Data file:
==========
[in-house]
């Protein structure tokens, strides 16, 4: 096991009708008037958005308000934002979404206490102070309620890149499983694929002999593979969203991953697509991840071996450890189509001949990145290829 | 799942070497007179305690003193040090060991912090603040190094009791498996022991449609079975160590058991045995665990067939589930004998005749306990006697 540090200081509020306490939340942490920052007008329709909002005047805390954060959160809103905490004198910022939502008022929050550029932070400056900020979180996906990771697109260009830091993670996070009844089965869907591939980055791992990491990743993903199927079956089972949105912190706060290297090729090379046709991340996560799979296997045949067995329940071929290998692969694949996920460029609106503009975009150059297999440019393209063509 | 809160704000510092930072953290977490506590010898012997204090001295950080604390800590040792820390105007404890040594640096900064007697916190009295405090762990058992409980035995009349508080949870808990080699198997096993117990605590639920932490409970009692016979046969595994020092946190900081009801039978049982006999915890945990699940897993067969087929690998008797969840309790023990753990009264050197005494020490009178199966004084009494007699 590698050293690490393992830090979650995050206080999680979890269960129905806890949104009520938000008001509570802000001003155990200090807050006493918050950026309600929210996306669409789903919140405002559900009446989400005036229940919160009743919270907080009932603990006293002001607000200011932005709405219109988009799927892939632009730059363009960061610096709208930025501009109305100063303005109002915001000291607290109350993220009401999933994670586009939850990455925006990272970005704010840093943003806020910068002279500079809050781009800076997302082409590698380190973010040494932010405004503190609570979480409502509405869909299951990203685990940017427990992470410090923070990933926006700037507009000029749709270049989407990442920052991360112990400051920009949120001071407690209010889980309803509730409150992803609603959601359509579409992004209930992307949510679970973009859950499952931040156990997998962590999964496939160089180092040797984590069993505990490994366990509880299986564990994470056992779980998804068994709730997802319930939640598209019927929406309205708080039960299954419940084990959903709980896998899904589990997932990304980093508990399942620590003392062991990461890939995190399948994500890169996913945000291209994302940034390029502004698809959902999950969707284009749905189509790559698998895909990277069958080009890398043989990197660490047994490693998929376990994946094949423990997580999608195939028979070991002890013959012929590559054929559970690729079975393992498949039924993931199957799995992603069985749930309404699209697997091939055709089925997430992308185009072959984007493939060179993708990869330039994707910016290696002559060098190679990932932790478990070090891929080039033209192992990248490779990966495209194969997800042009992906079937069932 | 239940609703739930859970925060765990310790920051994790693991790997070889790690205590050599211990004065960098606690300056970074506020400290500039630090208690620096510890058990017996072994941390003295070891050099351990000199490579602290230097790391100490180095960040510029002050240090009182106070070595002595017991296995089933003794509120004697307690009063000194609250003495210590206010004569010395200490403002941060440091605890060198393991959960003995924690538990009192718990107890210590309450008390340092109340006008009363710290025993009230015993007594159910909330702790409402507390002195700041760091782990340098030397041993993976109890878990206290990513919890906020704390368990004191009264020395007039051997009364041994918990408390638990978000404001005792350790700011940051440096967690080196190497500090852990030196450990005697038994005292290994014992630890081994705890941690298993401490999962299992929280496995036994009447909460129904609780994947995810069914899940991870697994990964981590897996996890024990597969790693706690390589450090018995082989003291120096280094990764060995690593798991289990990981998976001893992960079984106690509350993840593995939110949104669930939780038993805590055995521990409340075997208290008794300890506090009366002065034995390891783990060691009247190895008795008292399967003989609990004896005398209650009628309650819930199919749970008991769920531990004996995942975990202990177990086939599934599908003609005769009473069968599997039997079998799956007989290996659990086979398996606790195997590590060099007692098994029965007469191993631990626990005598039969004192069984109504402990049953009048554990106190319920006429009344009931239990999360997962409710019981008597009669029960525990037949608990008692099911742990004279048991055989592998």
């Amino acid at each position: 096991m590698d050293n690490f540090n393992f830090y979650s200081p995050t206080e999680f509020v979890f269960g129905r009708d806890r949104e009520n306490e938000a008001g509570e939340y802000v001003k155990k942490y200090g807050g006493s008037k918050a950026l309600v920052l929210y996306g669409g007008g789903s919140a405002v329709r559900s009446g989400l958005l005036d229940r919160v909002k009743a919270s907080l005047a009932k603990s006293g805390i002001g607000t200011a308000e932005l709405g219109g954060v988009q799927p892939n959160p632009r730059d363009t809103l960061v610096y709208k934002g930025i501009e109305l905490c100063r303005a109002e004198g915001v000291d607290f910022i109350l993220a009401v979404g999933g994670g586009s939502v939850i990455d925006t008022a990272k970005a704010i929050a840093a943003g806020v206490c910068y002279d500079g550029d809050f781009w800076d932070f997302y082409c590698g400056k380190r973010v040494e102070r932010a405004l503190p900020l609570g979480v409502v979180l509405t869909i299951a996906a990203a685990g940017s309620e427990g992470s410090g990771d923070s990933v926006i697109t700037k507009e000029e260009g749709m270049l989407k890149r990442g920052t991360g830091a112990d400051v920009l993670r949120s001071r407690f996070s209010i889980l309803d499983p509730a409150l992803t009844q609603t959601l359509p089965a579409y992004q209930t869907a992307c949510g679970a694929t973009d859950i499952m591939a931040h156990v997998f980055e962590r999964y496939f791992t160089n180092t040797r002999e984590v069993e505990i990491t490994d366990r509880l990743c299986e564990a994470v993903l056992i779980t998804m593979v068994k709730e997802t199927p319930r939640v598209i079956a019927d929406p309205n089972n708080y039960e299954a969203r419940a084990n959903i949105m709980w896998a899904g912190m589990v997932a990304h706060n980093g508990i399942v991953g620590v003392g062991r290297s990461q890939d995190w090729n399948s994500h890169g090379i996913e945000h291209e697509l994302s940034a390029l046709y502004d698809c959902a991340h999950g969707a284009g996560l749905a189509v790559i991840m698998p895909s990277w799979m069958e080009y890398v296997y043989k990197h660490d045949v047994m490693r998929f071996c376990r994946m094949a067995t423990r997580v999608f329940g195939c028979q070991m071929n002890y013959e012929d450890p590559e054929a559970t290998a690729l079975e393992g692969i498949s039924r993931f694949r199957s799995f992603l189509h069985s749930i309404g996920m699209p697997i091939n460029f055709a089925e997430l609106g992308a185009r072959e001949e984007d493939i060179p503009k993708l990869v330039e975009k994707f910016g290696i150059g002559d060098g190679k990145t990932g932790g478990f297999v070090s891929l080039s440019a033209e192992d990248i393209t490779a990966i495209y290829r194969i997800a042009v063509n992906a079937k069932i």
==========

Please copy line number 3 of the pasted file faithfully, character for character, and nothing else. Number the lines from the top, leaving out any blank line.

């Amino acid at each position: 096991m590698d050293n690490f540090n393992f830090y979650s200081p995050t206080e999680f509020v979890f269960g129905r009708d806890r949104e009520n306490e938000a008001g509570e939340y802000v001003k155990k942490y200090g807050g006493s008037k918050a950026l309600v920052l929210y996306g669409g007008g789903s919140a405002v329709r559900s009446g989400l958005l005036d229940r919160v909002k009743a919270s907080l005047a009932k603990s006293g805390i002001g607000t200011a308000e932005l709405g219109g954060v988009q799927p892939n959160p632009r730059d363009t809103l960061v610096y709208k934002g930025i501009e109305l905490c100063r303005a109002e004198g915001v000291d607290f910022i109350l993220a009401v979404g999933g994670g586009s939502v939850i990455d925006t008022a990272k970005a704010i929050a840093a943003g806020v206490c910068y002279d500079g550029d809050f781009w800076d932070f997302y082409c590698g400056k380190r973010v040494e102070r932010a405004l503190p900020l609570g979480v409502v979180l509405t869909i299951a996906a990203a685990g940017s309620e427990g992470s410090g990771d923070s990933v926006i697109t700037k507009e000029e260009g749709m270049l989407k890149r990442g920052t991360g830091a112990d400051v920009l993670r949120s001071r407690f996070s209010i889980l309803d499983p509730a409150l992803t009844q609603t959601l359509p089965a579409y992004q209930t869907a992307c949510g679970a694929t973009d859950i499952m591939a931040h156990v997998f980055e962590r999964y496939f791992t160089n180092t040797r002999e984590v069993e505990i990491t490994d366990r509880l990743c299986e564990a994470v993903l056992i779980t998804m593979v068994k709730e997802t199927p319930r939640v598209i079956a019927d929406p309205n089972n708080y039960e299954a969203r419940a084990n959903i949105m709980w896998a899904g912190m589990v997932a990304h706060n980093g508990i399942v991953g620590v003392g062991r290297s990461q890939d995190w090729n399948s994500h890169g090379i996913e945000h291209e697509l994302s940034a390029l046709y502004d698809c959902a991340h999950g969707a284009g996560l749905a189509v790559i991840m698998p895909s990277w799979m069958e080009y890398v296997y043989k990197h660490d045949v047994m490693r998929f071996c376990r994946m094949a067995t423990r997580v999608f329940g195939c028979q070991m071929n002890y013959e012929d450890p590559e054929a559970t290998a690729l079975e393992g692969i498949s039924r993931f694949r199957s799995f992603l189509h069985s749930i309404g996920m699209p697997i091939n460029f055709a089925e997430l609106g992308a185009r072959e001949e984007d493939i060179p503009k993708l990869v330039e975009k994707f910016g290696i150059g002559d060098g190679k990145t990932g932790g478990f297999v070090s891929l080039s440019a033209e192992d990248i393209t490779a990966i495209y290829r194969i997800a042009v063509n992906a079937k069932i």